Posted by: usset001 | July 21, 2011

Wheat Market Outlook – Wheat is not wheat (continued)

Yesterday I noted that I have 20 minutes on Monday to present the outlook for the wheat market at the AAEA conference in Pittsburgh. Preparing for the presentation got me thinking about wheat (again), and how it differs from corn and soybeans as a basic commodity. The bottom line is that wheat is not wheat, because of multiple classes and quality differences that range from subtle to sharp. I talked about the distinction between high and low protein wheat. There are other distinctions to discuss, including red vs. white, hard vs. soft, common vs. durum and food vs. feed wheat.

Red vs. white wheat: Most of the wheat produced in North America is red wheat including hard red winter in the U.S. southern plains, Canadian western spring wheat on the Canadian prairie, hard red spring in the northern plains of the U.S. and soft red winter in the eastern corn belt and southeastern part of the country. White wheat production is limited to the Pacific Northwest and eastern Canada. White wheat production is the norm in the EU, China and Australia, but we are back to red wheat when talking about Russia, Ukraine and other former soviet states.

The difference is in the color (obviously) and a very subtle difference in taste. Whatever makes a red wheat red imparts what some would call a slightly bitter flavor. I call it the taste of bread. White wheat, proponents claim, has a sweeter taste. I call it a bland flavor. Preferences depend on what you are accustomed to locally. For example, bakers in the PNW will most likely believe that nothing makes a better cake than flour made from soft white wheat, while bakers on the east coast will make hold the same belief for cake flour made from soft red winter.

The Asian market prefers white wheat flour in the production of Asian noodles – the U.S. market prefers red wheat flours in the production of most everything related to bread. The real issue at play is consistency – bakers want the same flour today that they used yesterday, because they have mastered the art of making the best product they can with the ingredients at hand. Red or white wheat – most bakers probably don’t know the origin of their flour but, don’t change a thing!

In the early 1990’s, I made a presentation on the U.S. flour market to millers and bakers from Africa. Africa is often the recipient of food aid, one month taking middle protein white wheat from the EU, followed by low protein soft wheat from the U.S., followed by higher protein hard red wheat. I asked them how they managed to make bread when their most important ingredient changed often. The response was a “welcome to my world” rolling of the eyes.

Hard vs. soft wheat: Hard wheat is generally higher in protein, and soft wheat is generally lower. The distinction here is very similar to the distinction between high and low protein. There is a subtle difference in the milling of hard wheat vs. soft wheat. A miller once explained to me that there are two basic steps in the milling process: grinding and sifting. Hard wheat demands a lot of grinding and a little bit of sifting, while soft wheat need less grinding and more sifting.

Blending is the norm in the milling industry, and hard and soft wheat flours are often blended to meet the quality specs of different flours. This is particularly true in the U.S., where many different classes of wheat are available.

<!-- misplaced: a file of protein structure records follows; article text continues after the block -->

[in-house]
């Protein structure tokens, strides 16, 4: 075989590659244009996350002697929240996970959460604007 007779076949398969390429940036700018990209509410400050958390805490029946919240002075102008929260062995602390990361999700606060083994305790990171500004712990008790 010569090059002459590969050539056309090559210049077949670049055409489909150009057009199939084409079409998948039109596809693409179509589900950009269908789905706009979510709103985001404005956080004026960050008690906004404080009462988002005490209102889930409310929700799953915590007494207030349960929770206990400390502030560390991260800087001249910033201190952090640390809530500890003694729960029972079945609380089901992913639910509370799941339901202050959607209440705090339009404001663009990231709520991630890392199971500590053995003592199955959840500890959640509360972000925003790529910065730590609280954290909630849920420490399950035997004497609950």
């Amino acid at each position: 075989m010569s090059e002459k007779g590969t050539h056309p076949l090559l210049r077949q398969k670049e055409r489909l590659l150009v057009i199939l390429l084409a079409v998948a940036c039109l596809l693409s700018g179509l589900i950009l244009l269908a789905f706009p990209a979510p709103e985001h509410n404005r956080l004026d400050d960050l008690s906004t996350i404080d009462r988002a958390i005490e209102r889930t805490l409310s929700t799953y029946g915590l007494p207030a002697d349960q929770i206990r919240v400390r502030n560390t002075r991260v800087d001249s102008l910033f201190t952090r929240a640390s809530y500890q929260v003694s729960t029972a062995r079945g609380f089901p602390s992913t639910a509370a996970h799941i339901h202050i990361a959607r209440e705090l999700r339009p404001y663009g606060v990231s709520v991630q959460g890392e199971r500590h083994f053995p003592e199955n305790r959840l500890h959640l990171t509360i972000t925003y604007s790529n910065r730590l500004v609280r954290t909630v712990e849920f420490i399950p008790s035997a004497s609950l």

1. […] of several posts in late July, I was commenting on the outlook in the wheat market (see here and here). In the last of these posts (here), I offered my opinion on one particular aspect of the wheat […]

  2. Nice mix of data and opinion. The market for specific wheats is increasing. We’re trying to get local (Southern California) growers to put in heirloom varieties that we will buy, mill, and sell to local bakers. What is the difference, in cultivation & seed costs, between wheat for feed / cover crop and wheat for milling? Would offering a farmer a 25% margin above ‘feed’ wheat prices be enough of an incentive?
    Thanks for your input.
    Paul Morgan

    • Paul
      Thanks for your interest. I am not a wheat agronomy expert nor a cost of production expert, but here is my two cents worth. If local producers are growing feed wheat, I imagine these are very high yielding varieties, grown for a cheap sources of feed and not for high quality flour characteristics. Feed wheats may yield 100 bu./acre or more, while the heirloom varieties you have in mind may produce less than 50 bu./acre. In this case, a 25% premium will not entice growers.

      I led an effort to get a handful of North Dakota growers to produce one particular (and odd) variety of HRS wheat. NDSU studies indicated a 30% yield penalty. We ended up paying 50% more to make up for the yield penalty and to cover their costs for seed and segregation.

      One more thought; Wheat quality for milling is a product of inherent varietal characteristics AND the environment it is grown in. I have a bias in believing that the best quality wheat is raised in the Dakotas, Montana, and Kansas. You may have heirloom wheat with distinct qualities, but this wheat may need to be grown in the right area to bring those qualities out. Here in Minnesota, we know how to grow grapes, but our wine is not quite as fine as the wine made from grapes that come from Napa Valley.

      Good luck and give me a call if you want to explore it further.

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